Duncan Sayre MacInnes CMG DSO CdeG was born in Hamilton, Ontario, a younger son of Honorable Senator Donald MacInnes and Mary (Robinson) MacInnes, daughter of Sir John B. and Mrs. Robinson. Duncan MacInnes graduated from Royal Military College (RMC), Kingston, Ontario in June 1951. In his final year he won the Governor General’s Gold Medal, the Sword of Honour and Spur.

In 1890 he enlisted in the Army and served with the Ashanti (West Africa) Expedition, with the rank of lieutenant, in the Royal Engineers. He had a great deal of staff service in the South African (Boer) War of 1899-1902. His resourcefulness and gallantry in defence of Kimberley, in the Orange Free State was reported on February 15, 1900, by his superior officer. For his services throughout the war, he was twice "Mentioned in Despatches" (1900 and 1902) and was awarded the Distinguished Service Order (DSO). Also he he received the Queen’s Medal with three clasps and the King’s Medal with two clasps.

From 1905 to 1907, he was Deputy Assistant Quartermaster General, Halifax, Nova Scotia for army forces in Canada. In September 1907 he was appointed Chief Staff Officer, Maritime Provinces Command. In March 1908 he was transferred to the War Office in England.

In 1913 he was a student at the Staff College, Camberley, Surrey, England. After graduating from Staff College, he was appointed a General Staff Officer in the Directorate of Military Training at the War Office. Subsequently he was appointed a member of the Directing Staff of the Staff College, an appointment he held until the outbreak of WW 1.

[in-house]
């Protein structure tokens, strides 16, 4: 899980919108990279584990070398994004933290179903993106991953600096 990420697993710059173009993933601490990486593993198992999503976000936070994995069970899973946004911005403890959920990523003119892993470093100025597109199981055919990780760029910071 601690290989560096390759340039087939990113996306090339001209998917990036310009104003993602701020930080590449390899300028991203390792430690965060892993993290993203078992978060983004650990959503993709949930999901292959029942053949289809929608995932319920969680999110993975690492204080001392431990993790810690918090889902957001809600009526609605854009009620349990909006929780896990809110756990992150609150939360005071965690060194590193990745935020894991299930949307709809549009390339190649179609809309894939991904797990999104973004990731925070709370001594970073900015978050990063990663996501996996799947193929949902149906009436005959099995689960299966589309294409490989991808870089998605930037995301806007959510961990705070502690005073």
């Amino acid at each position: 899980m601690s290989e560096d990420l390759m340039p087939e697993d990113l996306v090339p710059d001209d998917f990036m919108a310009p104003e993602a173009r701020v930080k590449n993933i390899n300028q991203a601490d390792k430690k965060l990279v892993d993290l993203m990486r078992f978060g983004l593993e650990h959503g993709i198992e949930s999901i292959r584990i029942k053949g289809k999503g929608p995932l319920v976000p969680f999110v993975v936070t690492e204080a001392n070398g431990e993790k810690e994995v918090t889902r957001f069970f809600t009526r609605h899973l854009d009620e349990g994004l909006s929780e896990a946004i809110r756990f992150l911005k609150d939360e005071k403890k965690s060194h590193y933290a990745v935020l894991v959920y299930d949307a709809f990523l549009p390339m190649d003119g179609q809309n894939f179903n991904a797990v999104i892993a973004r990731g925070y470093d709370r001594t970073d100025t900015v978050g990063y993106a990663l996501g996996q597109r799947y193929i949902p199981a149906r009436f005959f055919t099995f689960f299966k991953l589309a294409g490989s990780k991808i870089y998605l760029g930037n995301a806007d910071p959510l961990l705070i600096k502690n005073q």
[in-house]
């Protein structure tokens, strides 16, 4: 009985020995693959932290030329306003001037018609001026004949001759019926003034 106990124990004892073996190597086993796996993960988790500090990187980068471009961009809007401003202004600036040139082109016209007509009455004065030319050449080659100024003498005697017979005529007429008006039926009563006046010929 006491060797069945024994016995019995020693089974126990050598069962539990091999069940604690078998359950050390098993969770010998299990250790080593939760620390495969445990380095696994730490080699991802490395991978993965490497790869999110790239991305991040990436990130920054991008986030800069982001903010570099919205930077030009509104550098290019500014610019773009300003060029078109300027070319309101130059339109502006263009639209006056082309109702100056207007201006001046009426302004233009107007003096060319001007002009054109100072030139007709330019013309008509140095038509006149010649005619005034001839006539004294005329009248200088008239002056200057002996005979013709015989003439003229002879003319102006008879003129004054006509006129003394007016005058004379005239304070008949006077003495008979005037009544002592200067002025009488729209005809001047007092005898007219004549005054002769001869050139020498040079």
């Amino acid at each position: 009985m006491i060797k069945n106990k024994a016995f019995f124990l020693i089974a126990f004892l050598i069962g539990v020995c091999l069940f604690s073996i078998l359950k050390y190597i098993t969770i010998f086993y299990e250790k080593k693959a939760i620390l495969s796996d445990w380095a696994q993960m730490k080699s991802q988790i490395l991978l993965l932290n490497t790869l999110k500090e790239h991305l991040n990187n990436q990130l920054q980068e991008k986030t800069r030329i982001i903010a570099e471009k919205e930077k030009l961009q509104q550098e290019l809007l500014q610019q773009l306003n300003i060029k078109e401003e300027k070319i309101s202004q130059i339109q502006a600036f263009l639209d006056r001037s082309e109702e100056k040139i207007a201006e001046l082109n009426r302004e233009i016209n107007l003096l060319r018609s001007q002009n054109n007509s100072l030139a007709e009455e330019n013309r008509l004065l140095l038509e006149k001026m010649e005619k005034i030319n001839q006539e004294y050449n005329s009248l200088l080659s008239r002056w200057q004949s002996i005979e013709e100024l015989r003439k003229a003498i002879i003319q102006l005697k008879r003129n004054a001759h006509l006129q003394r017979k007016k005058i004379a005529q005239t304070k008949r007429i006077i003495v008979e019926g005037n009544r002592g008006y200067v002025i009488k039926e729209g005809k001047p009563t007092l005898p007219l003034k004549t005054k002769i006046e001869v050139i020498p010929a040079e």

At the outbreak of WW 1, he went to the Western Front in France with the Royal Engineers. By the summer of 1915, the war on the Western Front had stalemated into one of attrition. After the second Battle of Ypres there followed sporadic frontal attacks on both sides without any result other than the slaughter of tens of thousands of men. Conditions were appalling. The troops lived in the squalor and dankness of the trenches, sometimes knee deep in water and mud.

Major McInnes was wounded during the Battle and Retreat from Mons, in November 1914. It was about this time that he returned to England and in 1915 served as an Assistant Director in the Department of Military Aeronautics at the War Office. From 1916 to 1917 he was Director of Aircraft Equipment. For his outstanding work in this role he was named a Companion of the Order of St. Michael and St. George (CMG). Full recognition was also given to his services when, at a dinner given to him on his departure, the Air Minister referred in the highest terms to the worth of his achievements in laying the foundation of aircraft production on a thoroughly sound basis. Despite an infinity of natural obstacles and personal hindrances, he succeeded in effecting remarkable increases in output, and, at the same time won the personal affection of all those who worked with him or under him.

In 1918, Brigadier General MacInnes returned to the Western Front in France with the Royal Engineers as Inspector of Mines. He was killed in an accidental mines explosion near General Headquarters in May 1918. He is buried in the military cemetery at Etaples, France. Russia appointed him to the Order of St. Stanislaus First Class. France named him an Officer of the Legion of Honour and also awarded him the Croix de Guerre.

In 1902, he married Millicent Thomas, daughter of Mr. and Mrs. F. Wolferstan Thomas of Montreal, Quebec. They had one daughter and one son, also named Duncan.